Not any closer to ending our shame
FOR MORE than two years, the #FeesMustFall movement has highlighted the hardships experienced by black students in tertiary education. The concerns have been expressed via talks, boycotts and protests – peaceful and violent.
Poor, overwhelmingly black, students do not have rich parents who can pay for their studies. Many sleep in corridors at universities. And a shocking number struggle to buy one meal a day. This is our national shame. Let us reiterate: while state coffers are being looted and state-owned enterprises plundered to the tune of billions of rand, the plight of our students – our future generation of leaders – is being ignored.
Many parents in lowly jobs work their fingers to the bone to get their children into universities. They know that the best way to break the spiral of poverty is through education. This is why the number of black graduates with degrees more than quadrupled between 1994 and 2014 (11 339 to 20 513).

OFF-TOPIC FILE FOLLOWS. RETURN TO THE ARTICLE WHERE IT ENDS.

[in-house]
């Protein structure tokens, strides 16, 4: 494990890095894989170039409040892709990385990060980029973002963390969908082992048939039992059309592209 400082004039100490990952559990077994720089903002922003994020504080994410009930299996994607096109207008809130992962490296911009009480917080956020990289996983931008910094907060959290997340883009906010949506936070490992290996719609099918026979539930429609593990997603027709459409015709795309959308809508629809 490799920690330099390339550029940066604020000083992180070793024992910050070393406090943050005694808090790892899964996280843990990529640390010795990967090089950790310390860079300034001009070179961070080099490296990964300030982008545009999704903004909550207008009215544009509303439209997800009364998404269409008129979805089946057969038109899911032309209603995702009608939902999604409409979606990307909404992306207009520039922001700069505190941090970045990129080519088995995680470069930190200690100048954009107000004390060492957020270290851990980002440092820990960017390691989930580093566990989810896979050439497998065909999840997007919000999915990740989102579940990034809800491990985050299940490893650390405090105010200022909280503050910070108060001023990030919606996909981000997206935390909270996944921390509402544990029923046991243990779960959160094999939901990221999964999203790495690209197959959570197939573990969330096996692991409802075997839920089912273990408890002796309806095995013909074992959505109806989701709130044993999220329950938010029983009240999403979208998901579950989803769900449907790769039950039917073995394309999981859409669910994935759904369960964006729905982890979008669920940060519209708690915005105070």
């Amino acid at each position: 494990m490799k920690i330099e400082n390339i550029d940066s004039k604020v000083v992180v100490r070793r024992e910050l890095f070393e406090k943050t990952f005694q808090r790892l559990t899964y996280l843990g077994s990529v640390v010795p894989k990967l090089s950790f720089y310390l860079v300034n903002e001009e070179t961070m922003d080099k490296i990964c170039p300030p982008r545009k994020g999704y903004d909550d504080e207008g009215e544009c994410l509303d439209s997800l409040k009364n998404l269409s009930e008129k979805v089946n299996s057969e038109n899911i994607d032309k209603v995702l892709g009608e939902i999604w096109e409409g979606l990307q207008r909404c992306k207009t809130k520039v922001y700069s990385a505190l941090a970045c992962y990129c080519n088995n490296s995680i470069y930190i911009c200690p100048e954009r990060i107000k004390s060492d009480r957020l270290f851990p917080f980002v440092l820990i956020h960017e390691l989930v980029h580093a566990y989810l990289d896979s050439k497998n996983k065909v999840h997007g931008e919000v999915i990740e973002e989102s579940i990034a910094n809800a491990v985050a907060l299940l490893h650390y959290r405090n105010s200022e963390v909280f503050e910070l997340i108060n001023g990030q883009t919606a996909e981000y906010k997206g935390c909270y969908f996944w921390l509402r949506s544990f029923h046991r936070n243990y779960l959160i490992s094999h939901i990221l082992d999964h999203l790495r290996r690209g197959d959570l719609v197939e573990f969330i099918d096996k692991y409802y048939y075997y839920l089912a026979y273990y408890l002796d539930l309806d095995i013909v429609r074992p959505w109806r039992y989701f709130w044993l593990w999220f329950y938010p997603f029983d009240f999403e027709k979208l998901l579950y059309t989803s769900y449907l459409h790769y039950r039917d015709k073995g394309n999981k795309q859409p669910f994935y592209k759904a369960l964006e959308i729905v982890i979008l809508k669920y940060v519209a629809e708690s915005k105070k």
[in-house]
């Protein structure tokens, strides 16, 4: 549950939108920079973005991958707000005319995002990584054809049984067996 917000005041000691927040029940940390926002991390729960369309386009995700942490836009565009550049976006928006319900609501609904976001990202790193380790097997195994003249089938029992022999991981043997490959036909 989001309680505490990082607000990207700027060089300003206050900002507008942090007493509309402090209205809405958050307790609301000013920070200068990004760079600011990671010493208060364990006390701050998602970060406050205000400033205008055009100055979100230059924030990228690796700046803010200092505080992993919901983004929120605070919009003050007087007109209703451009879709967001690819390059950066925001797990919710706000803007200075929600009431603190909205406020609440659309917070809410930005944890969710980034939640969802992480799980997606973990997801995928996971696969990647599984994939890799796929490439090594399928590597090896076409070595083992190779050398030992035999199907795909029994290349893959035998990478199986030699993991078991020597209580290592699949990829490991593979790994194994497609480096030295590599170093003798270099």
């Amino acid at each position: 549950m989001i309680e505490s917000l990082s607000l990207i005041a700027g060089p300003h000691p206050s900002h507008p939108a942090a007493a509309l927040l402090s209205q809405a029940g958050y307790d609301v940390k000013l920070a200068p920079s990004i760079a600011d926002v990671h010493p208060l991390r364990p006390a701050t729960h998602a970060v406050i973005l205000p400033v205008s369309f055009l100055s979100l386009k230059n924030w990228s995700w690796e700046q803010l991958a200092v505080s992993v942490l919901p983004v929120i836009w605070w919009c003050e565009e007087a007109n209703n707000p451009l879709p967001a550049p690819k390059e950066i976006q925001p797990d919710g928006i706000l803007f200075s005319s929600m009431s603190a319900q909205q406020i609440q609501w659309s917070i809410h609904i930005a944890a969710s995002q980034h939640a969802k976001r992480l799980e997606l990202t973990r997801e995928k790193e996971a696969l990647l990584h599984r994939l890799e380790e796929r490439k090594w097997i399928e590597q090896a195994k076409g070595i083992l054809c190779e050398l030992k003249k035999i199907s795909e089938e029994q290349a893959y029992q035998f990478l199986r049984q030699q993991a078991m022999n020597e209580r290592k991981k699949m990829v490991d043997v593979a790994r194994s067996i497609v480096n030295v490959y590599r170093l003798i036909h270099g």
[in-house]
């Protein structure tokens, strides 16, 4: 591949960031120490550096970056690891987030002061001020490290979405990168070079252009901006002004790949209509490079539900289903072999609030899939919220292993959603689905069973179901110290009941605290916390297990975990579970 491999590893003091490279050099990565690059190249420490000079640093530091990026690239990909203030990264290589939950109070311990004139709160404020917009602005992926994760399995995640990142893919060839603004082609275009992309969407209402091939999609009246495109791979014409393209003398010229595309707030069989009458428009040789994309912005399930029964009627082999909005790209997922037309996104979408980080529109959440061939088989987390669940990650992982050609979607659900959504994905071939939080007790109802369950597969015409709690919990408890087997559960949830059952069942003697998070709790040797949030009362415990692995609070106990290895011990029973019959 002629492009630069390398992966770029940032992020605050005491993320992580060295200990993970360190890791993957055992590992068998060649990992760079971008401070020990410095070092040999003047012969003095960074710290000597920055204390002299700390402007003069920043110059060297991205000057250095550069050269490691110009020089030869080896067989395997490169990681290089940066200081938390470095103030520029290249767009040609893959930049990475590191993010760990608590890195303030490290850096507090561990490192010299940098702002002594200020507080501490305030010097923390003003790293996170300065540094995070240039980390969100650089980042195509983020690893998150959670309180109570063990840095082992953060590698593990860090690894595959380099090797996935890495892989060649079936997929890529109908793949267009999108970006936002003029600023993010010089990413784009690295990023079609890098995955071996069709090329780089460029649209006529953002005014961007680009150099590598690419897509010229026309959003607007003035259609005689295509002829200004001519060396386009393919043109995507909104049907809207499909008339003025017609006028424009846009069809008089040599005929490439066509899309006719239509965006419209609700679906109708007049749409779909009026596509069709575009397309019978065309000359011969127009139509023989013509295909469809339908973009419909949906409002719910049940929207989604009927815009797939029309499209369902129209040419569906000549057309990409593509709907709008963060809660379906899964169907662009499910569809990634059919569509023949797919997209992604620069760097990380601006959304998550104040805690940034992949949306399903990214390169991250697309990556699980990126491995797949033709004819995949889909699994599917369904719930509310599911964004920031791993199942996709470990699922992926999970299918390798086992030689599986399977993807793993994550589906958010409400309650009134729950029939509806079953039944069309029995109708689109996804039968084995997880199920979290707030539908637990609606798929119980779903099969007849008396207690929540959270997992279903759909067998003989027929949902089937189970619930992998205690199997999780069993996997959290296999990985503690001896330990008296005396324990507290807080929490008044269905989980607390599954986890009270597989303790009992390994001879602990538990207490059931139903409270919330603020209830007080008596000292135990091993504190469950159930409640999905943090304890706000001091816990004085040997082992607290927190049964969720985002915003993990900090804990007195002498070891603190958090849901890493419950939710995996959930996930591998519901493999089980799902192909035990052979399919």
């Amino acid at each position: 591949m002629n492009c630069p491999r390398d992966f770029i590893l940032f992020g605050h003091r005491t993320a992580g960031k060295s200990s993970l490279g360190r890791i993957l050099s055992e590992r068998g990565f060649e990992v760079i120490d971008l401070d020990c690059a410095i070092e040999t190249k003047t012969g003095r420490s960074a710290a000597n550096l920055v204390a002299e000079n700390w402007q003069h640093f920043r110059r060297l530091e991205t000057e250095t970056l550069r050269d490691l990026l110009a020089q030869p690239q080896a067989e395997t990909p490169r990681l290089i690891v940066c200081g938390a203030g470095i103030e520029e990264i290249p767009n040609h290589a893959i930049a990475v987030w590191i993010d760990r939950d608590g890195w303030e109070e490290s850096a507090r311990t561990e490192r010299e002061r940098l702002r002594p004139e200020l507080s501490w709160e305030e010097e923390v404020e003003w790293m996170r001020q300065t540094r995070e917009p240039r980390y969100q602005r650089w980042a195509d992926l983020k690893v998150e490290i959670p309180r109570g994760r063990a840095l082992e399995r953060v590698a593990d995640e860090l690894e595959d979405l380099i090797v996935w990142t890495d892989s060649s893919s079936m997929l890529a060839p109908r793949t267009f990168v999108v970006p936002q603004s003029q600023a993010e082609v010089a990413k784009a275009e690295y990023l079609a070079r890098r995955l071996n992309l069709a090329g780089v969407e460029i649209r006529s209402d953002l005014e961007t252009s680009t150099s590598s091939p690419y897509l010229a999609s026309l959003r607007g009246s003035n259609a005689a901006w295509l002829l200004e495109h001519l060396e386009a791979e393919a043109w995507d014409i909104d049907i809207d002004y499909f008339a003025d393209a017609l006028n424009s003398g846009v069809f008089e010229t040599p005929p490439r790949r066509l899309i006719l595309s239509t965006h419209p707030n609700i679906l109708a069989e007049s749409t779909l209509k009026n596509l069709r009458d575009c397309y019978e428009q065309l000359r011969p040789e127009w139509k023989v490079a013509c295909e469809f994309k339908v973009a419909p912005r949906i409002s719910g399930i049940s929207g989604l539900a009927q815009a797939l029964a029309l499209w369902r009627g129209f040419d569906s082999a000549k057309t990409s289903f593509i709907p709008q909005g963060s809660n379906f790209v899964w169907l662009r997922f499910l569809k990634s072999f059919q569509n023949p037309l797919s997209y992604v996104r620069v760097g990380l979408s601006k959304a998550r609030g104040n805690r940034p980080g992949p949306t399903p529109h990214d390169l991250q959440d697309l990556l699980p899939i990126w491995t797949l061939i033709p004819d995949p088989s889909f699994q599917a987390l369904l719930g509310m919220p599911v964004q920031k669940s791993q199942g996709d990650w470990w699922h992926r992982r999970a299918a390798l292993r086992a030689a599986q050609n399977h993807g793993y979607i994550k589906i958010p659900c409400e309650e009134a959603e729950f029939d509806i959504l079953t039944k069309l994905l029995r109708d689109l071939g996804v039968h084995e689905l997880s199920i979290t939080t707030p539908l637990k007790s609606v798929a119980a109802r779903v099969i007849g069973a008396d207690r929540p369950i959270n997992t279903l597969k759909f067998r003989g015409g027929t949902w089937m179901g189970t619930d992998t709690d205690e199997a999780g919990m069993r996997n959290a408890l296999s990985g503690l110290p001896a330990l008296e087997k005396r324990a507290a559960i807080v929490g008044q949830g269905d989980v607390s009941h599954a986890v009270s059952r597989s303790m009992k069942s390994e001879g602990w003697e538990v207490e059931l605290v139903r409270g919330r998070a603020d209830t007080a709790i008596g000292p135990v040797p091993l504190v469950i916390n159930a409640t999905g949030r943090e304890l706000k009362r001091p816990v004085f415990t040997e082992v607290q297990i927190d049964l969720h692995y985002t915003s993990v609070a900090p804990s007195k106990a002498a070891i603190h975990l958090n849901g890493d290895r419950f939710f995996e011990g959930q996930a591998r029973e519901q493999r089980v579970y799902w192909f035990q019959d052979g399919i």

We owe every child the opportunity to attend an institution of higher learning – if they have the ability and if they wish to do so. This is why we are disappointed that free education will not be immediately available, according to the Heher Commission of Inquiry into the funding of higher education in South Africa. Judge Jonathan Heher, assisted by advocate Gregory Ally and Leah Khumalo, concluded that tertiary education should be funded through a cost-sharing model that included the government and banks. The report recommended that students at technical colleges should be allowed to study for free.
Some will see a bright side: South Africa has a shortage of artisans, and fees-free colleges will help strengthen numbers in this field. But, we believe, some of the other changes proposed are holding measures: for instance, it’s hard to see the replacing of the National Student Financial Aid Scheme by income-contingent loans making things easier for poor students. They will still be caught in a debt spiral.
We urge students and the government to continue working towards a funding system that will work – and which, as soon as possible, will make free education possible.